A critical barrier to advancing the understanding of chaperone function in prion biology is that the fundamental chaperone requirements for most yeast prions remain unidentified. Existing knowledge is disjointed due to a lack of systematic evaluation that controls for variation in yeast strain background and prion structure. The continued existence of this barrier is an important problem because, until it is overcome, an understanding of how protein sequences give rise to amyloids with distinct patterns of chaperone interaction cannot be fully realized. The long-term goal is to utilize the highly tractable budding yeast, S. cerevisiae, to systematically decipher the complex relationships between amyloid-forming yeast prions and molecular chaperone proteins with a goal of better understanding J-protein chaperone function and prion behavior. The objective of this particular application is to determine the functional elements involved in two specific prion-chaperone interactions and to utilize a newly developed genetic system to evaluate chaperone requirements in a tightly controlled eukaryotic model. The central hypothesis is that differences in amyloid structure, arising primarily from amino acid composition, create distinct challenges for prion transmission which are overcome by specific J-protein functions that buffer prions against loss during mitosis. The hypothesis has been formulated on the basis of data produced in the applicant's laboratory. The rationale for the proposed research is that unambiguous determinations of J-protein functional requirements are a necessary step toward understanding the mechanisms of J-protein function in amyloid biology. Using two distinct yeast prions, [URE3] and [SWI+], and the yeast cytosol as model systems, this hypothesis will be tested by pursuing three specific aims: 1) Identify the functional role of the auxilin homolog Swa2 in [URE3] prion propagation;2) Determine the structural elements responsible for the specificity of the J-protein Ydj1 toward the prion [SWI+];and 3) Determine whether Asn-content is the primary determinant of secondary J-protein requirements among prion-forming proteins in yeast. Proven yeast genetic manipulations, which have been established as feasible in the applicant's hands, will be the primary methods used to accomplish these aims. The approach is innovative because it represents a substantive departure from the status quo by placing emphasis on the ability to draw distinctions and make comparisons among multiple J-proteins and yeast prions as a way to broadly understand J-protein function. The contribution of the proposed research is expected to be the elucidation of the roles of two distinct J-proteins in prion propagation and the identification of new prion-chaperone requirements. This contribution is significant because it is the first step in a continuum of research which is expected to contribute to the understanding of the biochemical basis of J-protein-amyloid interactions. A molecular understanding of prion-chaperone interactions has the potential to inform the development of interventions for protein misfolding disorders, including the increasing prevalent neurodegenerative disorders Alzheimer's and Parkinson's.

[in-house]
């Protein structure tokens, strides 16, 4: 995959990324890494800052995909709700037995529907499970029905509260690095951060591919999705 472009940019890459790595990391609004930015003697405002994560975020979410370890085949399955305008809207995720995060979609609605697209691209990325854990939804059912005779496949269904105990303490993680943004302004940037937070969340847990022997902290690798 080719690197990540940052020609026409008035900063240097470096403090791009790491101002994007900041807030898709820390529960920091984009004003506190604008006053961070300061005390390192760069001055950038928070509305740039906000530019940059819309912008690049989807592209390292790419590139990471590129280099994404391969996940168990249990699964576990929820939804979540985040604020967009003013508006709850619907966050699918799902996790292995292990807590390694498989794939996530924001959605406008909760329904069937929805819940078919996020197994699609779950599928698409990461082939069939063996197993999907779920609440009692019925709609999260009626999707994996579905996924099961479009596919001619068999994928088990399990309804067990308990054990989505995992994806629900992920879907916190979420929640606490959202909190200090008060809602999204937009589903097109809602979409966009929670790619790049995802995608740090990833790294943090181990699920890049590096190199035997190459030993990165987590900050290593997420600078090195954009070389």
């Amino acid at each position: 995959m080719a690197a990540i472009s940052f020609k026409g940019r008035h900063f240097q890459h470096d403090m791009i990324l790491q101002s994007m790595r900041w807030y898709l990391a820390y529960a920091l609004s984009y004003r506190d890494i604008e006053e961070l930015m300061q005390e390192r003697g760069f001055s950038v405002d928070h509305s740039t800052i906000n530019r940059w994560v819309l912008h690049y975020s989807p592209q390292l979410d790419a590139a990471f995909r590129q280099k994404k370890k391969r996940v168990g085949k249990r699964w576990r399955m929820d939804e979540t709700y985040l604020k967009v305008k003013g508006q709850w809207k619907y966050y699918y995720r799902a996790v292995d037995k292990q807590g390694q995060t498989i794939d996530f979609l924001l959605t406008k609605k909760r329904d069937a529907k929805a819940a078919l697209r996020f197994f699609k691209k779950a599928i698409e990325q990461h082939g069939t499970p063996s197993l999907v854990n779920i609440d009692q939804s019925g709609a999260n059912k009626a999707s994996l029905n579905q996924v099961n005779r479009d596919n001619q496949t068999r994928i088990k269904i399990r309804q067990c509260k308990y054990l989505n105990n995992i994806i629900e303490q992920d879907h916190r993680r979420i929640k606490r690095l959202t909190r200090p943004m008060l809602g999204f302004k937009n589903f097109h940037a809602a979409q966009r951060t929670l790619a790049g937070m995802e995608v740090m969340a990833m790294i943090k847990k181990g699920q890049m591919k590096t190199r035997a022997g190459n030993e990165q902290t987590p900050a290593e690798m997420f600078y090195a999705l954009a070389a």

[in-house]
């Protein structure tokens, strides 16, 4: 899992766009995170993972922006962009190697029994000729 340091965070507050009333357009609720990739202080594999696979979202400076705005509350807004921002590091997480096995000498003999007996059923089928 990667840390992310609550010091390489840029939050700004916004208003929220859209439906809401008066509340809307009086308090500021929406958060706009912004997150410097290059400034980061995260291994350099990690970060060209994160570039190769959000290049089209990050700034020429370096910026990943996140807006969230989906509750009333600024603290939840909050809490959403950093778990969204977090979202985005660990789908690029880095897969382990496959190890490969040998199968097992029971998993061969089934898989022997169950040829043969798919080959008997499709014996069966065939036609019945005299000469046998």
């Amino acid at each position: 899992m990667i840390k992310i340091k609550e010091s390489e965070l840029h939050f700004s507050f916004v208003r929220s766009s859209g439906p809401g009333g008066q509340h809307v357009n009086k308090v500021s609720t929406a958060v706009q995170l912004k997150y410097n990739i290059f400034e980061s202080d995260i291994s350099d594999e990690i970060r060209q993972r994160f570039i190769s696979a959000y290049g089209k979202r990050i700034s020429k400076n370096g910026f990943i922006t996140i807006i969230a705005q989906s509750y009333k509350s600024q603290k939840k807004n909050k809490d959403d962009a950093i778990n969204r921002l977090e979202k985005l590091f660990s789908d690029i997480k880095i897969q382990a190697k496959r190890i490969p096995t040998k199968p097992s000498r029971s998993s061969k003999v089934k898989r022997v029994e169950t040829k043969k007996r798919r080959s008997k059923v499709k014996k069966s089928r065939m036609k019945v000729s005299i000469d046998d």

Public Health Relevance

This proposal seeks to characterize the interactions between amyloid aggregates, which are associated with many neurodegenerative diseases that are a tremendous threat to public health, and yeast chaperones, which, unlike human chaperones, have evolved the ability to recognize, bind, and even resolubilize otherwise intractable protein aggregates. The proposed research is therefore relevant to public health because knowledge of the biochemical basis of chaperone-amyloid interactions may allow their manipulation pharmacologically as interventions for protein misfolding disorders. Thus, the project is relevant to both the specific mission of NIGMS and the mission of the NIH because it seeks to further understanding of poorly explored but fundamental life processes which will lay the groundwork for new treatments for increasingly prevalent neurodegenerative disorders.

National Institute of Health (NIH)
Academic Research Enhancement Awards (AREA) (R15)
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Intercellular Interactions Study Section (ICI)
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Wehrle, Janna P
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Lafayette College
Schools of Arts and Sciences
United States
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